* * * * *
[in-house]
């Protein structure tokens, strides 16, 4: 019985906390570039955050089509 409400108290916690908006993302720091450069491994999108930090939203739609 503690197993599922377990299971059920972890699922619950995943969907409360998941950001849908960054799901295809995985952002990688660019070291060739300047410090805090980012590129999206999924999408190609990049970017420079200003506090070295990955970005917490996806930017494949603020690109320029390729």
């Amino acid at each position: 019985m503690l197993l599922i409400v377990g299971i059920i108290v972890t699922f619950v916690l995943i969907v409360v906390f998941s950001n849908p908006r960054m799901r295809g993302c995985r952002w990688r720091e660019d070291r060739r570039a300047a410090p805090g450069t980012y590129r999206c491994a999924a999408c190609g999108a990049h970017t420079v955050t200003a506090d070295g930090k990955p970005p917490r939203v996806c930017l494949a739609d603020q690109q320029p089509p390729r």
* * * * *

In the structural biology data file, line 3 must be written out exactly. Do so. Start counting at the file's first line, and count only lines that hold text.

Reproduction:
């Amino acid at each position: 019985m503690l197993l599922i409400v377990g299971i059920i108290v972890t699922f619950v916690l995943i969907v409360v906390f998941s950001n849908p908006r960054m799901r295809g993302c995985r952002w990688r720091e660019d070291r060739r570039a300047a410090p805090g450069t980012y590129r999206c491994a999924a999408c190609g999108a990049h970017t420079v955050t200003a506090d070295g930090k990955p970005p917490r939203v996806c930017l494949a739609d603020q690109q320029p089509p390729r």